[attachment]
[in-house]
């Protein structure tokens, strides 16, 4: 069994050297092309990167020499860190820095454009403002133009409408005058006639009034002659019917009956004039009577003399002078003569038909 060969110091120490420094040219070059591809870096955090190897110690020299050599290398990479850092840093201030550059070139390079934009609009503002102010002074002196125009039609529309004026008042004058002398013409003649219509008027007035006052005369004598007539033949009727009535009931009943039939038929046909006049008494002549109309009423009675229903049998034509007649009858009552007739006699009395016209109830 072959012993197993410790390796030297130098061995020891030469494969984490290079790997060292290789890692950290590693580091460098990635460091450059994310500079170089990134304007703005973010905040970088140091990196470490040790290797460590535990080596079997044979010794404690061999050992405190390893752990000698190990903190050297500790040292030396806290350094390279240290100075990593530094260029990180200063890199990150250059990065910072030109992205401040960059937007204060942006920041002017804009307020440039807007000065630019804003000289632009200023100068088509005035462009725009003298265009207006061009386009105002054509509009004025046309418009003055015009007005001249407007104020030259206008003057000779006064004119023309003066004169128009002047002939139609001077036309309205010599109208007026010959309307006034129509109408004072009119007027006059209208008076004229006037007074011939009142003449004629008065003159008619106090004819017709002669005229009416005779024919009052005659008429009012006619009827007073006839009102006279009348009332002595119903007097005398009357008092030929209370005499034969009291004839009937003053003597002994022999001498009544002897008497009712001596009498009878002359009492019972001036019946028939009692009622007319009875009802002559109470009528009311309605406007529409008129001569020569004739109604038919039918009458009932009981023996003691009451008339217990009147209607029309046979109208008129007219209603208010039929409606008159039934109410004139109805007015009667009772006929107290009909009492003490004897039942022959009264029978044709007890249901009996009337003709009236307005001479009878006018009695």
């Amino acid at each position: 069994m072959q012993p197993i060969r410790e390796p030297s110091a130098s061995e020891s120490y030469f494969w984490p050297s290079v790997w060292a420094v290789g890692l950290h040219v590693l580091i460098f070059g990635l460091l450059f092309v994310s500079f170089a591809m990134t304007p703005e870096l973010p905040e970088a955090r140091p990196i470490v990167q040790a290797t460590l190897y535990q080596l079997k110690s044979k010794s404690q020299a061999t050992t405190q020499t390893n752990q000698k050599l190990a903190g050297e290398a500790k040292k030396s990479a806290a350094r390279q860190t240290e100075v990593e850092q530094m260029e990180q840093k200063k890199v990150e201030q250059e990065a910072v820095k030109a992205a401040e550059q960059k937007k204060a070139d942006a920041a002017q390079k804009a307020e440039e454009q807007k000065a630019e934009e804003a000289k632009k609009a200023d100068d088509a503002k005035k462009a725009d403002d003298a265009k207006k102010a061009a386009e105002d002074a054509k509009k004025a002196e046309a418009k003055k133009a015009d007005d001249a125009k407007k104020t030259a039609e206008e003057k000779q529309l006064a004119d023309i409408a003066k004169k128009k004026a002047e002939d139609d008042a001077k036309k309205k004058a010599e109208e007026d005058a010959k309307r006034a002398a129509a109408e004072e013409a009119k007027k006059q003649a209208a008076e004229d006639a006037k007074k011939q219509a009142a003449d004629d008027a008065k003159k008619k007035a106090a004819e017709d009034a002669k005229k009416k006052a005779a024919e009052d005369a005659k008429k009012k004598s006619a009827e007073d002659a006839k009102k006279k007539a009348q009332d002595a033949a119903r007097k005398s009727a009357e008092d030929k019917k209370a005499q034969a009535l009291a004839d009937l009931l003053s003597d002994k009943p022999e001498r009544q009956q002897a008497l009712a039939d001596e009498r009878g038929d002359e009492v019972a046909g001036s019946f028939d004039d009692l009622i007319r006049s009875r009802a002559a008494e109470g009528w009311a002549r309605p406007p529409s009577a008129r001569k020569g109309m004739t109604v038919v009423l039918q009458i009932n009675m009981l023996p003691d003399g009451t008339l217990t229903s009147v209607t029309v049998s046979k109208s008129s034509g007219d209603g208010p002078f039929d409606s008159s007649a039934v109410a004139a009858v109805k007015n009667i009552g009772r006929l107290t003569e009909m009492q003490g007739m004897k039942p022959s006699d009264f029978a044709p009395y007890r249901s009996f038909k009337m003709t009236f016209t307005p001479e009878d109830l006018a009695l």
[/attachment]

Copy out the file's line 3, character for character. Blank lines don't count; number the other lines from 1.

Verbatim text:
């Amino acid at each position: 069994m072959q012993p197993i060969r410790e390796p030297s110091a130098s061995e020891s120490y030469f494969w984490p050297s290079v790997w060292a420094v290789g890692l950290h040219v590693l580091i460098f070059g990635l460091l450059f092309v994310s500079f170089a591809m990134t304007p703005e870096l973010p905040e970088a955090r140091p990196i470490v990167q040790a290797t460590l190897y535990q080596l079997k110690s044979k010794s404690q020299a061999t050992t405190q020499t390893n752990q000698k050599l190990a903190g050297e290398a500790k040292k030396s990479a806290a350094r390279q860190t240290e100075v990593e850092q530094m260029e990180q840093k200063k890199v990150e201030q250059e990065a910072v820095k030109a992205a401040e550059q960059k937007k204060a070139d942006a920041a002017q390079k804009a307020e440039e454009q807007k000065a630019e934009e804003a000289k632009k609009a200023d100068d088509a503002k005035k462009a725009d403002d003298a265009k207006k102010a061009a386009e105002d002074a054509k509009k004025a002196e046309a418009k003055k133009a015009d007005d001249a125009k407007k104020t030259a039609e206008e003057k000779q529309l006064a004119d023309i409408a003066k004169k128009k004026a002047e002939d139609d008042a001077k036309k309205k004058a010599e109208e007026d005058a010959k309307r006034a002398a129509a109408e004072e013409a009119k007027k006059q003649a209208a008076e004229d006639a006037k007074k011939q219509a009142a003449d004629d008027a008065k003159k008619k007035a106090a004819e017709d009034a002669k005229k009416k006052a005779a024919e009052d005369a005659k008429k009012k004598s006619a009827e007073d002659a006839k009102k006279k007539a009348q009332d002595a033949a119903r007097k005398s009727a009357e008092d030929k019917k209370a005499q034969a009535l009291a004839d009937l009931l003053s003597d002994k009943p022999e001498r009544q009956q002897a008497l009712a039939d001596e009498r009878g038929d002359e009492v019972a046909g001036s019946f028939d004039d009692l009622i007319r006049s009875r009802a002559a008494e109470g009528w009311a002549r309605p406007p529409s009577a008129r001569k020569g109309m004739t109604v038919v009423l039918q009458i009932n009675m009981l023996p003691d003399g009451t008339l217990t229903s009147v209607t029309v049998s046979k109208s008129s034509g007219d209603g208010p002078f039929d409606s008159s007649a039934v109410a004139a009858v109805k007015n009667i009552g009772r006929l107290t003569e009909m009492q003490g007739m004897k039942p022959s006699d009264f029978a044709p009395y007890r249901s009996f038909k009337m003709t009236f016209t307005p001479e009878d109830l006018a009695l």